3.2.4. Separation of Authentication and Authorization . . . . 13 3.2.4. Separation of Authentication and Authorization . . . . 12
3.3. Session Requirements . . . . . . . . . . . . . . . . . . . 14 3.3. Session Requirements . . . . . . . . . . . . . . . . . . . 13
3.3.1. No SNMP Sessions . . . . . . . . . . . . . . . . . . . 14 3.3.1. No SNMP Sessions . . . . . . . . . . . . . . . . . . . 13
3.3.2. Session Establishment Requirements . . . . . . . . . . 15 3.3.2. Session Establishment Requirements . . . . . . . . . . 14
3.3.3. Session Maintenance Requirements . . . . . . . . . . . 16 3.3.3. Session Maintenance Requirements . . . . . . . . . . . 15
3.3.4. Message security versus session security . . . . . . . 16 3.3.4. Message Security versus Session Security . . . . . . . 15
4. Scenario Diagrams and the Transport Subsystem . . . . . . . . 17 4. Scenario Diagrams and the Transport Subsystem . . . . . . . . 16
5. Cached Information and References . . . . . . . . . . . . . . 18 5. Cached Information and References . . . . . . . . . . . . . . 17
5.1. securityStateReference . . . . . . . . . . . . . . . . . . 18 5.1. securityStateReference . . . . . . . . . . . . . . . . . . 17
5.2. tmStateReference . . . . . . . . . . . . . . . . . . . . . 18 5.2. tmStateReference . . . . . . . . . . . . . . . . . . . . . 17
5.2.1. Transport information . . . . . . . . . . . . . . . . 19 5.2.1. Transport Information . . . . . . . . . . . . . . . . 18
5.2.2. securityName . . . . . . . . . . . . . . . . . . . . . 20 5.2.2. securityName . . . . . . . . . . . . . . . . . . . . . 19
5.2.3. securityLevel . . . . . . . . . . . . . . . . . . . . 21 5.2.3. securityLevel . . . . . . . . . . . . . . . . . . . . 20
5.2.4. Session Information . . . . . . . . . . . . . . . . . 21 5.2.4. Session Information . . . . . . . . . . . . . . . . . 20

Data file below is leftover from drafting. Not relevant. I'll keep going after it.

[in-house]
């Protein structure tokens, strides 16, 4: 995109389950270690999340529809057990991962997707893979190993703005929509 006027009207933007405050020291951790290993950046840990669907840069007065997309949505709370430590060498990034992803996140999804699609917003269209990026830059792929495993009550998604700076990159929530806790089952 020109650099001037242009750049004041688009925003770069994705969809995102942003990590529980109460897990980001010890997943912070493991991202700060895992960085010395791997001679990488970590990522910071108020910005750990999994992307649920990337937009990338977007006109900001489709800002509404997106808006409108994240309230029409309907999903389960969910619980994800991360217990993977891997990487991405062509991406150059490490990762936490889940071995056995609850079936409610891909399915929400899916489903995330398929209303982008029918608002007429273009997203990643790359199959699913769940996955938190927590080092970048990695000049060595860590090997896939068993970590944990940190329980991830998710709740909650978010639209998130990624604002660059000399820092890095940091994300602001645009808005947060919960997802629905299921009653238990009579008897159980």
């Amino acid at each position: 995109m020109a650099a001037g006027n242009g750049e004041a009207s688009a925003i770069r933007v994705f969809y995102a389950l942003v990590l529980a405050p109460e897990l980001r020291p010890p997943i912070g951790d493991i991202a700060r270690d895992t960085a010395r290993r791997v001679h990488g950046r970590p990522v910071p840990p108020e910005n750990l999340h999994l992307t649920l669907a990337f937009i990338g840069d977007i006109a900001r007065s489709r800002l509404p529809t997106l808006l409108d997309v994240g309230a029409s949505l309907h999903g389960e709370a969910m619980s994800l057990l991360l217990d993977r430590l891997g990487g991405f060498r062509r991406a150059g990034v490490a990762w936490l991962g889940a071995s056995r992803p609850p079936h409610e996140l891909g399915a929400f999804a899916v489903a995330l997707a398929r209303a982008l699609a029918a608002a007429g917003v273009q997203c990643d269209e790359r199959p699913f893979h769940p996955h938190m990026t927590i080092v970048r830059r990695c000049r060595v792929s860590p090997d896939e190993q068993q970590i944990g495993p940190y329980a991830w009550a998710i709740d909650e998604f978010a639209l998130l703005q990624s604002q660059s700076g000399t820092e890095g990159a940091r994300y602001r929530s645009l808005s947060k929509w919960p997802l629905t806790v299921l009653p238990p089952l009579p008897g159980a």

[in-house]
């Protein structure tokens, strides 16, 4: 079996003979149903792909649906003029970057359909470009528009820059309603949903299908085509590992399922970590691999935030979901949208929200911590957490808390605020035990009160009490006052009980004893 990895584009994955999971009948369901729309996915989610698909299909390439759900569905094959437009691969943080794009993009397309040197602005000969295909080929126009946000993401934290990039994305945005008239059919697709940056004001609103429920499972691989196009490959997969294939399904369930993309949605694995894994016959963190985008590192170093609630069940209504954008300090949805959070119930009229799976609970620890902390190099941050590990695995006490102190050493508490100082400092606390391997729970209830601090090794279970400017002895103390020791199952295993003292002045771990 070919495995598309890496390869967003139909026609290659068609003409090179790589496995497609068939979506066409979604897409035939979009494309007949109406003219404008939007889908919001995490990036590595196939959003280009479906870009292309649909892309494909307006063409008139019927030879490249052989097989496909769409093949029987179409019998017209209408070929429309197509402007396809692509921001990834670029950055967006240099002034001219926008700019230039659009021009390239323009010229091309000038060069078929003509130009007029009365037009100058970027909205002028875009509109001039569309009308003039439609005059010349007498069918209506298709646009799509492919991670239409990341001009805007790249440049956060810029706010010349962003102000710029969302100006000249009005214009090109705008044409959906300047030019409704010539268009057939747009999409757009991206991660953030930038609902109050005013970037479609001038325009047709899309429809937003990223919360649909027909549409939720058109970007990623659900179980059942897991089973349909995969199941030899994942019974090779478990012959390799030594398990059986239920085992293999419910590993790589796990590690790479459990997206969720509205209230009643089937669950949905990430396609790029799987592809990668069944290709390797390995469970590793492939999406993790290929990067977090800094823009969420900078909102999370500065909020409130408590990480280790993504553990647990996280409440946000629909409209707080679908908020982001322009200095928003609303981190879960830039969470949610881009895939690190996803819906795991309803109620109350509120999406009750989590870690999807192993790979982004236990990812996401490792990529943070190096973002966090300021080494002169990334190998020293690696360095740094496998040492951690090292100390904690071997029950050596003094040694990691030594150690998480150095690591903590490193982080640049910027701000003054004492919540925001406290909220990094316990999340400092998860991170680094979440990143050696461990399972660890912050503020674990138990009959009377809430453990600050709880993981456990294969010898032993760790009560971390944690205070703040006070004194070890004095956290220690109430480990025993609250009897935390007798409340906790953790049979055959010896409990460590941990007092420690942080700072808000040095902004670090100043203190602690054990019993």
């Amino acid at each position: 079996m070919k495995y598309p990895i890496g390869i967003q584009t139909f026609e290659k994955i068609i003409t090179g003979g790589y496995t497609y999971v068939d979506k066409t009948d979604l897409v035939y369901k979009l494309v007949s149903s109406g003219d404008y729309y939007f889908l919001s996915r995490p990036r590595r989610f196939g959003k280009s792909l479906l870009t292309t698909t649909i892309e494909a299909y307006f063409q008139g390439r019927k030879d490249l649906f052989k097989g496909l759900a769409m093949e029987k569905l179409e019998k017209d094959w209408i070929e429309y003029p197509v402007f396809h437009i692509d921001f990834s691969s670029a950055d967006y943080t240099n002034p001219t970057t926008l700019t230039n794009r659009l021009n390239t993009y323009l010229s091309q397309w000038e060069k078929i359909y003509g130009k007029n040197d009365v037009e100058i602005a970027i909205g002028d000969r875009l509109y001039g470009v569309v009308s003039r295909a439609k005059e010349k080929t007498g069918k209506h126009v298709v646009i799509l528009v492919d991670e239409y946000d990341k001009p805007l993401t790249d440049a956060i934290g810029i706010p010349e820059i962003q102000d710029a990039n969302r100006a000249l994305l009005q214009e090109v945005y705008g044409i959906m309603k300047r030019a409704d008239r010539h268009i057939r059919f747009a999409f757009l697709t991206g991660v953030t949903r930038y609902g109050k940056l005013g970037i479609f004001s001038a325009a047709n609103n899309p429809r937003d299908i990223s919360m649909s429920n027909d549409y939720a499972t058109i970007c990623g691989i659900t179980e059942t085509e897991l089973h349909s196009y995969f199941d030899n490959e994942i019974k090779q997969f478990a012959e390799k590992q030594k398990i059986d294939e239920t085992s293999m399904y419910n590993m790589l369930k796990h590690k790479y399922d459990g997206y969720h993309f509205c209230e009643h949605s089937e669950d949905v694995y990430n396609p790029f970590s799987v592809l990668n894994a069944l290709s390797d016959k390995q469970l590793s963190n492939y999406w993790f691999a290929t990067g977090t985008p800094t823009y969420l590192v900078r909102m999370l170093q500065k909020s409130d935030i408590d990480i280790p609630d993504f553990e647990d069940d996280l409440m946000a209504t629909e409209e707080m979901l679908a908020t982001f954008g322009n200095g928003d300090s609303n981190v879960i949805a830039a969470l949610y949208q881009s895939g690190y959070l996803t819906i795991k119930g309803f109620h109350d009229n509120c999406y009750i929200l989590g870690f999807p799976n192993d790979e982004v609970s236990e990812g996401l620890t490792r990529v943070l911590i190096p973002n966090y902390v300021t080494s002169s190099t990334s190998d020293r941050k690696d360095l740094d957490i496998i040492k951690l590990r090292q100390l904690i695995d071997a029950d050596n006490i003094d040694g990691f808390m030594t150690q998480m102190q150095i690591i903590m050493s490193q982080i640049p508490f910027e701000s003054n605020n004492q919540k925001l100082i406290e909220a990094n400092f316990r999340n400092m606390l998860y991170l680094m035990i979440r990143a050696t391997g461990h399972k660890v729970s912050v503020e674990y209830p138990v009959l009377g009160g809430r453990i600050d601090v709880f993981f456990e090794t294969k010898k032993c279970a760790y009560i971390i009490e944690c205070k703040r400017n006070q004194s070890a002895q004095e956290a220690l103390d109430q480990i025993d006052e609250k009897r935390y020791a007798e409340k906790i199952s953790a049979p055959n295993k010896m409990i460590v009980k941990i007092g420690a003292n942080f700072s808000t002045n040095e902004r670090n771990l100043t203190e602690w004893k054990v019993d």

6. Abstract Service Interfaces . . . . . . . . . . . . . . . . . 21 6. Abstract Service Interfaces . . . . . . . . . . . . . . . . . 21
6.1. sendMessage ASI . . . . . . . . . . . . . . . . . . . . . 22 6.1. sendMessage ASI . . . . . . . . . . . . . . . . . . . . . 21
6.2. Changes to RFC3411 Outgoing ASIs . . . . . . . . . . . . . 23 6.2. Changes to RFC 3411 Outgoing ASIs . . . . . . . . . . . . 22
6.2.1. Message Processing Subsystem Primitives . . . . . . . 23 6.2.1. Message Processing Subsystem Primitives . . . . . . . 22
6.2.2. Security Subsystem Primitives . . . . . . . . . . . . 24 6.2.2. Security Subsystem Primitives . . . . . . . . . . . . 23
6.3. The receiveMessage ASI . . . . . . . . . . . . . . . . . . 25 6.3. The receiveMessage ASI . . . . . . . . . . . . . . . . . . 24
6.4. Changes to RFC3411 Incoming ASIs . . . . . . . . . . . . . 26 6.4. Changes to RFC 3411 Incoming ASIs . . . . . . . . . . . . 25
6.4.1. Message Processing Subsystem Primitive . . . . . . . . 26 6.4.1. Message Processing Subsystem Primitive . . . . . . . . 25
6.4.2. Security Subsystem Primitive . . . . . . . . . . . . . 27 6.4.2. Security Subsystem Primitive . . . . . . . . . . . . . 26
7. Security Considerations . . . . . . . . . . . . . . . . . . . 28 7. Security Considerations . . . . . . . . . . . . . . . . . . . 27
7.1. Coexistence, Security Parameters, and Access Control . . . 29 7.1. Coexistence, Security Parameters, and Access Control . . . 27
8. IANA Considerations . . . . . . . . . . . . . . . . . . . . . 30 8. IANA Considerations . . . . . . . . . . . . . . . . . . . . . 29
9. Acknowledgments . . . . . . . . . . . . . . . . . . . . . . . 31 9. Acknowledgments . . . . . . . . . . . . . . . . . . . . . . . 29